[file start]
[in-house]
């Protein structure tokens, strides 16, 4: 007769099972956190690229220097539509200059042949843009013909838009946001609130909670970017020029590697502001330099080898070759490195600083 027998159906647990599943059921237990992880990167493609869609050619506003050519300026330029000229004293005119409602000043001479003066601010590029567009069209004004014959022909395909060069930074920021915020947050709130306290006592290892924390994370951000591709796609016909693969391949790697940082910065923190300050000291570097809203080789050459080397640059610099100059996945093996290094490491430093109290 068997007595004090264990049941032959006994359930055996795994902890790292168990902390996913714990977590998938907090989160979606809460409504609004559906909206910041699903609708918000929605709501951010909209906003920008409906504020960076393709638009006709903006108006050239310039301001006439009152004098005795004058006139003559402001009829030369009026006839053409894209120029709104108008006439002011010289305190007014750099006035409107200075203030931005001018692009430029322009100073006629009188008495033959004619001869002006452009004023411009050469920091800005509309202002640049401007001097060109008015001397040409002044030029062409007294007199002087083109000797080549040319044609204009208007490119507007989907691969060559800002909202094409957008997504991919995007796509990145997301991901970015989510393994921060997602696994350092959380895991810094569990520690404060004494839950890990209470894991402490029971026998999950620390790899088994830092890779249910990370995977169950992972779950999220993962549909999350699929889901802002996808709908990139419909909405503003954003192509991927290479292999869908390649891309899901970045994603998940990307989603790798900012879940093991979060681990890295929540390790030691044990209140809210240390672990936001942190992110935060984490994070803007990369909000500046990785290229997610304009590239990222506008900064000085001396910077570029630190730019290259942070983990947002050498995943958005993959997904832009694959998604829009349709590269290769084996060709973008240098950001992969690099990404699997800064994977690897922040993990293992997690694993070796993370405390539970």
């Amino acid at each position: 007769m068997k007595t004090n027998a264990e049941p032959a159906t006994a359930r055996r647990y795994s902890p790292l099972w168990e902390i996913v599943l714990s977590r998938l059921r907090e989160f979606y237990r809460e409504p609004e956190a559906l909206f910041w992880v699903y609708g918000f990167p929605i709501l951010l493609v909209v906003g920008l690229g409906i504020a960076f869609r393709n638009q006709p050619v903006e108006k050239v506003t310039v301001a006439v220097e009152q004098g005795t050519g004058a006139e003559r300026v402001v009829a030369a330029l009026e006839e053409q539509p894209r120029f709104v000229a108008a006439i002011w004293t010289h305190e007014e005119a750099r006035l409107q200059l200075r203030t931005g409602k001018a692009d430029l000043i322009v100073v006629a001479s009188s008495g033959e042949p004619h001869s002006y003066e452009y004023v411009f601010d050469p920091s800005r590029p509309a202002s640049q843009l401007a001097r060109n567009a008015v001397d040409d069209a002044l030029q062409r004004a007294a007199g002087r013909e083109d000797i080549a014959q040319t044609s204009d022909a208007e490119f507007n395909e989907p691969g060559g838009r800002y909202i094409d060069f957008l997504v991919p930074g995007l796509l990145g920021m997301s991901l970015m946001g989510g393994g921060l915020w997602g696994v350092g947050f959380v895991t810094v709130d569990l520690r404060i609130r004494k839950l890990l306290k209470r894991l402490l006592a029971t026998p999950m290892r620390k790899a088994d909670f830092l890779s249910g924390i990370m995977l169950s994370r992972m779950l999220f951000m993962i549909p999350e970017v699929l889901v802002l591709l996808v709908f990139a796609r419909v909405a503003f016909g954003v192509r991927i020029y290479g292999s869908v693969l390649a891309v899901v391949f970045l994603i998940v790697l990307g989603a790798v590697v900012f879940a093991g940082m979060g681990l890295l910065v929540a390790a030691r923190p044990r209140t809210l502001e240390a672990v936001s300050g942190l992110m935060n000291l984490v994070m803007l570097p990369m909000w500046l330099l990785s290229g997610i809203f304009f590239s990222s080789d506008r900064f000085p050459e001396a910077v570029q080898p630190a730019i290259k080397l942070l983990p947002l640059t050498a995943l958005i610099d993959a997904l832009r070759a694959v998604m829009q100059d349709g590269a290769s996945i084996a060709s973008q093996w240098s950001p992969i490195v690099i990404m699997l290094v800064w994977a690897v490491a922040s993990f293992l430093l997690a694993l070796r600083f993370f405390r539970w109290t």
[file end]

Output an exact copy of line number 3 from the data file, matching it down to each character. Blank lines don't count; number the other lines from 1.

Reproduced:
């Amino acid at each position: 007769m068997k007595t004090n027998a264990e049941p032959a159906t006994a359930r055996r647990y795994s902890p790292l099972w168990e902390i996913v599943l714990s977590r998938l059921r907090e989160f979606y237990r809460e409504p609004e956190a559906l909206f910041w992880v699903y609708g918000f990167p929605i709501l951010l493609v909209v906003g920008l690229g409906i504020a960076f869609r393709n638009q006709p050619v903006e108006k050239v506003t310039v301001a006439v220097e009152q004098g005795t050519g004058a006139e003559r300026v402001v009829a030369a330029l009026e006839e053409q539509p894209r120029f709104v000229a108008a006439i002011w004293t010289h305190e007014e005119a750099r006035l409107q200059l200075r203030t931005g409602k001018a692009d430029l000043i322009v100073v006629a001479s009188s008495g033959e042949p004619h001869s002006y003066e452009y004023v411009f601010d050469p920091s800005r590029p509309a202002s640049q843009l401007a001097r060109n567009a008015v001397d040409d069209a002044l030029q062409r004004a007294a007199g002087r013909e083109d000797i080549a014959q040319t044609s204009d022909a208007e490119f507007n395909e989907p691969g060559g838009r800002y909202i094409d060069f957008l997504v991919p930074g995007l796509l990145g920021m997301s991901l970015m946001g989510g393994g921060l915020w997602g696994v350092g947050f959380v895991t810094v709130d569990l520690r404060i609130r004494k839950l890990l306290k209470r894991l402490l006592a029971t026998p999950m290892r620390k790899a088994d909670f830092l890779s249910g924390i990370m995977l169950s994370r992972m779950l999220f951000m993962i549909p999350e970017v699929l889901v802002l591709l996808v709908f990139a796609r419909v909405a503003f016909g954003v192509r991927i020029y290479g292999s869908v693969l390649a891309v899901v391949f970045l994603i998940v790697l990307g989603a790798v590697v900012f879940a093991g940082m979060g681990l890295l910065v929540a390790a030691r923190p044990r209140t809210l502001e240390a672990v936001s300050g942190l992110m935060n000291l984490v994070m803007l570097p990369m909000w500046l330099l990785s290229g997610i809203f304009f590239s990222s080789d506008r900064f000085p050459e001396a910077v570029q080898p630190a730019i290259k080397l942070l983990p947002l640059t050498a995943l958005i610099d993959a997904l832009r070759a694959v998604m829009q100059d349709g590269a290769s996945i084996a060709s973008q093996w240098s950001p992969i490195v690099i990404m699997l290094v800064w994977a690897v490491a922040s993990f293992l430093l997690a694993l070796r600083f993370f405390r539970w109290t």